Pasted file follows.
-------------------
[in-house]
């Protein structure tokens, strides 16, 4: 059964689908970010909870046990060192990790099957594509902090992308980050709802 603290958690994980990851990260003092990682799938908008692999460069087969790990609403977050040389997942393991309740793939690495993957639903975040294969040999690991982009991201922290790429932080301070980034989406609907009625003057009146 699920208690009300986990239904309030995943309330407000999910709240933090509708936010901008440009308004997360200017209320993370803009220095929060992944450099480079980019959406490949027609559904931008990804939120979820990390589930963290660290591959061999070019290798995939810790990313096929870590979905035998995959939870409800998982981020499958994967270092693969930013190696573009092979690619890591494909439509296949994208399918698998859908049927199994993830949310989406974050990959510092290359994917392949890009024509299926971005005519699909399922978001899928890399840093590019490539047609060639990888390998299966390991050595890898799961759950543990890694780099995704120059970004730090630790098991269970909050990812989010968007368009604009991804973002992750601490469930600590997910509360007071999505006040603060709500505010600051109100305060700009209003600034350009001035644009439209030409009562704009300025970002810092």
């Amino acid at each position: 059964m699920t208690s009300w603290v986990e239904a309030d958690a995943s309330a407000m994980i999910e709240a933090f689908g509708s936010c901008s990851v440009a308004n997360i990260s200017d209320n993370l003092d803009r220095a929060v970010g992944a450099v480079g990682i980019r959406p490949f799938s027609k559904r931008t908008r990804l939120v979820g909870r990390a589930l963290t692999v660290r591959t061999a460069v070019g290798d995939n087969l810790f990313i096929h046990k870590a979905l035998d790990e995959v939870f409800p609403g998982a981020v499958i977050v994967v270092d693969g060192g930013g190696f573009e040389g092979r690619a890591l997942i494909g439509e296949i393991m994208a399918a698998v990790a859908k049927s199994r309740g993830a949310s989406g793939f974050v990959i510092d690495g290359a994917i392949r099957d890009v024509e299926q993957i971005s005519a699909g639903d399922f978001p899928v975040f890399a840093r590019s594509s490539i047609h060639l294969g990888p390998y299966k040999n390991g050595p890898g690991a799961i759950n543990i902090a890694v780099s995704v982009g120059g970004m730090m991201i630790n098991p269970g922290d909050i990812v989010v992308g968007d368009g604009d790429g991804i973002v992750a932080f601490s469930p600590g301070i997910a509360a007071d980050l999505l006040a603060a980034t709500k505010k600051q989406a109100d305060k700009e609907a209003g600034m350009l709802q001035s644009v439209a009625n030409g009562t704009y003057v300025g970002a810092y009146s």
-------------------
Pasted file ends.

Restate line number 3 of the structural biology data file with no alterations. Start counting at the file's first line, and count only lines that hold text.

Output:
């Amino acid at each position: 059964m699920t208690s009300w603290v986990e239904a309030d958690a995943s309330a407000m994980i999910e709240a933090f689908g509708s936010c901008s990851v440009a308004n997360i990260s200017d209320n993370l003092d803009r220095a929060v970010g992944a450099v480079g990682i980019r959406p490949f799938s027609k559904r931008t908008r990804l939120v979820g909870r990390a589930l963290t692999v660290r591959t061999a460069v070019g290798d995939n087969l810790f990313i096929h046990k870590a979905l035998d790990e995959v939870f409800p609403g998982a981020v499958i977050v994967v270092d693969g060192g930013g190696f573009e040389g092979r690619a890591l997942i494909g439509e296949i393991m994208a399918a698998v990790a859908k049927s199994r309740g993830a949310s989406g793939f974050v990959i510092d690495g290359a994917i392949r099957d890009v024509e299926q993957i971005s005519a699909g639903d399922f978001p899928v975040f890399a840093r590019s594509s490539i047609h060639l294969g990888p390998y299966k040999n390991g050595p890898g690991a799961i759950n543990i902090a890694v780099s995704v982009g120059g970004m730090m991201i630790n098991p269970g922290d909050i990812v989010v992308g968007d368009g604009d790429g991804i973002v992750a932080f601490s469930p600590g301070i997910a509360a007071d980050l999505l006040a603060a980034t709500k505010k600051q989406a109100d305060k700009e609907a209003g600034m350009l709802q001035s644009v439209a009625n030409g009562t704009y003057v300025g970002a810092y009146s």